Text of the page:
We do this often in life. We group people, products, services, food, etc. into groups based on our own experience and awareness. As we find something new, our brains make sense of it by classifying it with others we consider similar. We do it with friends, “since I like you, of course, I’m going to like your friends.” We do it with cars, “Since I like Toyotas, I will also like Hondas.” Hell, Amazon even does it for us, “People who liked this product also liked these!” Some people even go as far as, “Starbucks, Peet’s, Any-awesome-local-cafe, they’re all the same.” That last group is blasphemous, but we still respect their opinions.
And more importantly, brands work hard to position themselves and how you think about them, on purpose. Did you hear me? It’s up to companies to tell their customers how to think about them. Whether or not they believe you is an entirely different story. But at least help them understand how to classify you to begin with. Make it easy for them. They’ll appreciate it later, like when they’re in a club confused AF, wondering why the lead singer is American.
Brand Positioning, for the Win
Brand positioning is how you position your company in the minds of your customers. How do you want them to think about you? You want to make sure you are guiding and controlling how your customers thinking of your business. Many businesses create internal brand positioning statements to keep their marketing focused in the minds of their customers. You don’t want them to think you’re just another Brit Rock band, when you’re clearly America’s rebel darlings.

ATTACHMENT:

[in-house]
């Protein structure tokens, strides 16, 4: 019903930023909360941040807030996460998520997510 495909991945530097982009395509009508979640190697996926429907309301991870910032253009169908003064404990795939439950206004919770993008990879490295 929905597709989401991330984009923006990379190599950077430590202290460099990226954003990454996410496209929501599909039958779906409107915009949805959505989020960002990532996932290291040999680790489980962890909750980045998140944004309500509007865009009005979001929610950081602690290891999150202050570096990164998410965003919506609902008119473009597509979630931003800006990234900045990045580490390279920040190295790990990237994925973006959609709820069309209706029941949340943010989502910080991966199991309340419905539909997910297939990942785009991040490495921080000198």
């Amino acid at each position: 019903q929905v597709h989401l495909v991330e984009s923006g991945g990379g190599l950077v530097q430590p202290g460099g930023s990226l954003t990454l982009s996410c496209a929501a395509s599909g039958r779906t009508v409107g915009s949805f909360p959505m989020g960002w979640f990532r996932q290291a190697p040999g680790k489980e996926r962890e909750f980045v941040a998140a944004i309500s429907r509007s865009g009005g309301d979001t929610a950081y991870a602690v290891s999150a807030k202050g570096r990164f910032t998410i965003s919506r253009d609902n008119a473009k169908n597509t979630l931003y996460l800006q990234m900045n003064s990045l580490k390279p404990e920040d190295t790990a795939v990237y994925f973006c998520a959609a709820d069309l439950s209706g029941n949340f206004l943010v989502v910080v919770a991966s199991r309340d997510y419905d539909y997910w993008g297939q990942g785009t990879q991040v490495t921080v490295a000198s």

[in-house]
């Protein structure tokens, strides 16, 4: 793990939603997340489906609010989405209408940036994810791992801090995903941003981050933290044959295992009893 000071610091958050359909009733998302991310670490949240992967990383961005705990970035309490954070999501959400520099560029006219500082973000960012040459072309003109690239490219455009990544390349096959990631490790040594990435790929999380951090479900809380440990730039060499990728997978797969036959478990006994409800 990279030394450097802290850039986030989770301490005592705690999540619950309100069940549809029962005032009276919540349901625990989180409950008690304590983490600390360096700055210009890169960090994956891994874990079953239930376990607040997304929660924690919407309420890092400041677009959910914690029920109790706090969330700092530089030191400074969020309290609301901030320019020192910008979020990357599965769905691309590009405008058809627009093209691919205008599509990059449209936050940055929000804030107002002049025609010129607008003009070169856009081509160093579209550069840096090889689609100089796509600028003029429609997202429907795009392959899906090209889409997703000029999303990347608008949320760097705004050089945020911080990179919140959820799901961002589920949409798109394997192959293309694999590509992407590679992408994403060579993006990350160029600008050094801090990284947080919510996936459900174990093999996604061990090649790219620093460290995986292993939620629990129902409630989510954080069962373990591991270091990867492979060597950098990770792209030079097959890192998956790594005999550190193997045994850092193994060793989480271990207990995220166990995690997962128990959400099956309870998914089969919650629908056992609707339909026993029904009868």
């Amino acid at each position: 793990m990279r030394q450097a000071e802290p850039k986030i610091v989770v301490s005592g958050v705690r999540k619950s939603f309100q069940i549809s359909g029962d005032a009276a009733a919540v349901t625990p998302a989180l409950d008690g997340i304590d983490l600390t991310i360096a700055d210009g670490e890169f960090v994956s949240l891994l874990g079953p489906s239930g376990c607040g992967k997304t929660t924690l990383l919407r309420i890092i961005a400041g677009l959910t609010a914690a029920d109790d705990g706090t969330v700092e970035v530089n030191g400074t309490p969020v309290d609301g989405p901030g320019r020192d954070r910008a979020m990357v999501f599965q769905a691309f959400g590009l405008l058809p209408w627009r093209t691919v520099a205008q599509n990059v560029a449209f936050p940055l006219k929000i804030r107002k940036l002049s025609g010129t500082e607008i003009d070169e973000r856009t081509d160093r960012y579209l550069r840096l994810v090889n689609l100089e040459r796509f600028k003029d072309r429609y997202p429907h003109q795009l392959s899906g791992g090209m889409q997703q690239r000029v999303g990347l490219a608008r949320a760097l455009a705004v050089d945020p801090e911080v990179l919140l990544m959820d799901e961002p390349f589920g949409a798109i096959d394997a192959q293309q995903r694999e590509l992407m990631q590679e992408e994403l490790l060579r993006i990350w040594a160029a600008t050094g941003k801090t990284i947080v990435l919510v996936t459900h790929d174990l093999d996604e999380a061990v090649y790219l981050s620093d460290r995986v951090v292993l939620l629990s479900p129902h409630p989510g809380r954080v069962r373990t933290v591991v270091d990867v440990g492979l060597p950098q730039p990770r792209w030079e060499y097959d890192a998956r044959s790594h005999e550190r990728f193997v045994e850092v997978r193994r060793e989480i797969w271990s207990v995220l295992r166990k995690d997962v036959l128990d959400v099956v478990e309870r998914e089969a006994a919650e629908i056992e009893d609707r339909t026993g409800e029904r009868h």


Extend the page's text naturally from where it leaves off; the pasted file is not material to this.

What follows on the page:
Brand positioning statements combine three things:
- your target audience
- your unique benefits/outcomes and/or transformations that customers get from your product/services
- proof points that answer the question, “why should I believe you?”
These three points are then combined into a brand positioning statement. For example, “Acme Company provides [target audience] with [benefits/outcomes] . We do this by [proof 1, proof 2, proof 3].”
For our Slay Your Social courses, we would say, “Fueled Marketing provides women entrepreneurs with the skills they need to slay their marketing and grow their business! We do this through teaching essential social media strategies, providing ongoing coaching, and (in some cases), taking over their marketing so they can focus on their business.”
When I recently taught brand positioning in an advertising class, the students were asked how they would position their fake companies. Some students leaned heavily on other brands while others lean on celebrities and sports icons, “We’re the Muhammad Ali of business coaching – we don’t pull any punches so you can get results,” or “We offer lead generation services like the Fast and the Furious – gritty, scrappy, and we come through at the end for the win.”
What does your brand positioning look like? Are you letting people find their way to you through vague not-really-a-British-band “Strokes” type positioning, or are you controlling how people think of your business? If you haven’t already, it’s time to start taking control! Otherwise, your b(r)and positioning might end up in the hands of someone like me, who will just assign you the label of “British” and keep going on with my day. And while you might not mind being British, you might prefer to be defined by other attributes instead.